BOSTON (CBS) - As the country slowly starts to reopen the economy, the question arises: who goes back to work first? Some have suggested that the younger workforce should turn the lights back on and that the older workers, who may be more vulnerable to the Covid-19, should work from home.
"I think the generational assessment of who comes back and when has to be with a mind's eye towards the disproportionate impact," said Steve Pemberton, of Workhuman, an HR company.
Pemberton doesn't believe that isolating senior employees, or bringing them back last is good for the economy, even if working from home is proving effective. "I think what you're going to see is a hybrid model and you're going to see that immediately," Pemberton said.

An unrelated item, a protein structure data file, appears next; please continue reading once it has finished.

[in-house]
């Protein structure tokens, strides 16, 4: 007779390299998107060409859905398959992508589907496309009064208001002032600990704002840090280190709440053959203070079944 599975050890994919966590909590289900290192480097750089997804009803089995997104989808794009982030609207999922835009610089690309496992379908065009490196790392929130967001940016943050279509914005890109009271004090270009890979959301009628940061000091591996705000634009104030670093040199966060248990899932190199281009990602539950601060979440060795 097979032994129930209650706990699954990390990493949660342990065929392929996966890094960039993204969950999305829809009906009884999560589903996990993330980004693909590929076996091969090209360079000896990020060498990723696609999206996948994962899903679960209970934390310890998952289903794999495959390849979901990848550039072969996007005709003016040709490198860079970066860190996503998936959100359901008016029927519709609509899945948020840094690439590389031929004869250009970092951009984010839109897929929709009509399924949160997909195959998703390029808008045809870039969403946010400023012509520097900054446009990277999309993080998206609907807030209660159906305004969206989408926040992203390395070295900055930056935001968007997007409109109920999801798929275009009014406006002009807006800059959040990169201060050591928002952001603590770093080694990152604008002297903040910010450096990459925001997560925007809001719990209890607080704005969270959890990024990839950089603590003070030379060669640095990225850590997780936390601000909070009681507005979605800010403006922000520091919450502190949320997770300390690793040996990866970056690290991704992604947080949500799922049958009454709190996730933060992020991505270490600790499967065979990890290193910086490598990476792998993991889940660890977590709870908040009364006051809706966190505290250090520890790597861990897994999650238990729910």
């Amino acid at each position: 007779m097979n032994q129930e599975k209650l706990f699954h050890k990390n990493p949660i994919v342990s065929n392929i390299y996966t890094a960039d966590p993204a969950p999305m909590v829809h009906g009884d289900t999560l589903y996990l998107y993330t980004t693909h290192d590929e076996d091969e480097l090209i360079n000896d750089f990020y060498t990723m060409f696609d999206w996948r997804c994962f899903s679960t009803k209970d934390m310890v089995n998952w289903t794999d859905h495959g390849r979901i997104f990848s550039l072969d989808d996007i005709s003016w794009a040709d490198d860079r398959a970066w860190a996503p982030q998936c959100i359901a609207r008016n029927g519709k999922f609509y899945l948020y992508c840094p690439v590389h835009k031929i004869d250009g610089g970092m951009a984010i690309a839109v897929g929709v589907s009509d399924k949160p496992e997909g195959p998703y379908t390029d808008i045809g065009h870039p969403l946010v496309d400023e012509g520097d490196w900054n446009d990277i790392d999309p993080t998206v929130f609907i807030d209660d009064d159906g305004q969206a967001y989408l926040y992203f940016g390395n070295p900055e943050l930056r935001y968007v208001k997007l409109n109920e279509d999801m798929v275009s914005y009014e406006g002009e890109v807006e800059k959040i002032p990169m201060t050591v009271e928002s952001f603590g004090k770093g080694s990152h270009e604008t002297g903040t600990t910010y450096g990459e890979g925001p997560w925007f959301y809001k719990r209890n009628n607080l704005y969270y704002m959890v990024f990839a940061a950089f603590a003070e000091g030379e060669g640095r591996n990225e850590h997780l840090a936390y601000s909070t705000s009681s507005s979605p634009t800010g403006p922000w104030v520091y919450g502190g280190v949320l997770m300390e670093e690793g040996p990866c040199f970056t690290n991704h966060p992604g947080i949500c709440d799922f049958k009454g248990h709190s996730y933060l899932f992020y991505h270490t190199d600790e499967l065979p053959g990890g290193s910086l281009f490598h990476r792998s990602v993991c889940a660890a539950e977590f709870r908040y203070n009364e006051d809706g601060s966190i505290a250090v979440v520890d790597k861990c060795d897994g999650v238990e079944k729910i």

Norwood Police Chief Bill Brooks is about to turn 65 this summer, mandatory retirement age for cops in Massachusetts. But the town just gave him a new contract.
Chief Brooks says retirement, or working from home would not suit him, or be effective. "A lot of my job I probably could do from home, but my officers have to be here," Brooks said. "My officers have to be on the street and the boss shouldn't be at home when the cops are on the street."
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